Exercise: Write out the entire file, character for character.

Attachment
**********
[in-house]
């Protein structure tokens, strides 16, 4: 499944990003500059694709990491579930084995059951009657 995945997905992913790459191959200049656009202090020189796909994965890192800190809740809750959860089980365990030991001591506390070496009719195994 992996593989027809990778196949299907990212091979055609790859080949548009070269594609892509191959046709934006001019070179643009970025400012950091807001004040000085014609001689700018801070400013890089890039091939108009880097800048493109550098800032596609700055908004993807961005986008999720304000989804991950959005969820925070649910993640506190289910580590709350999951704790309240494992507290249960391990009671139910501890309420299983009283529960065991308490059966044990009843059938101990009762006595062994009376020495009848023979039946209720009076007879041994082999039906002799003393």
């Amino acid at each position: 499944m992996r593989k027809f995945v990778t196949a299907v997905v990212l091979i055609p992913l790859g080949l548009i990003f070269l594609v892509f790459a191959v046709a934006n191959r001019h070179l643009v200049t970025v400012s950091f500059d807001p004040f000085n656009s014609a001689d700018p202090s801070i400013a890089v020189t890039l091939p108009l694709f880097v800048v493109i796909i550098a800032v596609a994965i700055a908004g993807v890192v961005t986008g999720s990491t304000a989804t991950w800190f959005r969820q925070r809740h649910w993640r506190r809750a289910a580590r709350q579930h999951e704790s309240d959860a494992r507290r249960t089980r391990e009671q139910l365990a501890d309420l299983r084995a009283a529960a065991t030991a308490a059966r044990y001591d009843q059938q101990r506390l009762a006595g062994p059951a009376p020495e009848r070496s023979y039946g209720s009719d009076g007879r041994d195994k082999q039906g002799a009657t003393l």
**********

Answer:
[in-house]
């Protein structure tokens, strides 16, 4: 499944990003500059694709990491579930084995059951009657 995945997905992913790459191959200049656009202090020189796909994965890192800190809740809750959860089980365990030991001591506390070496009719195994 992996593989027809990778196949299907990212091979055609790859080949548009070269594609892509191959046709934006001019070179643009970025400012950091807001004040000085014609001689700018801070400013890089890039091939108009880097800048493109550098800032596609700055908004993807961005986008999720304000989804991950959005969820925070649910993640506190289910580590709350999951704790309240494992507290249960391990009671139910501890309420299983009283529960065991308490059966044990009843059938101990009762006595062994009376020495009848023979039946209720009076007879041994082999039906002799003393």
């Amino acid at each position: 499944m992996r593989k027809f995945v990778t196949a299907v997905v990212l091979i055609p992913l790859g080949l548009i990003f070269l594609v892509f790459a191959v046709a934006n191959r001019h070179l643009v200049t970025v400012s950091f500059d807001p004040f000085n656009s014609a001689d700018p202090s801070i400013a890089v020189t890039l091939p108009l694709f880097v800048v493109i796909i550098a800032v596609a994965i700055a908004g993807v890192v961005t986008g999720s990491t304000a989804t991950w800190f959005r969820q925070r809740h649910w993640r506190r809750a289910a580590r709350q579930h999951e704790s309240d959860a494992r507290r249960t089980r391990e009671q139910l365990a501890d309420l299983r084995a009283a529960a065991t030991a308490a059966r044990y001591d009843q059938q101990r506390l009762a006595g062994p059951a009376p020495e009848r070496s023979y039946g209720s009719d009076g007879r041994d195994k082999q039906g002799a009657t003393l």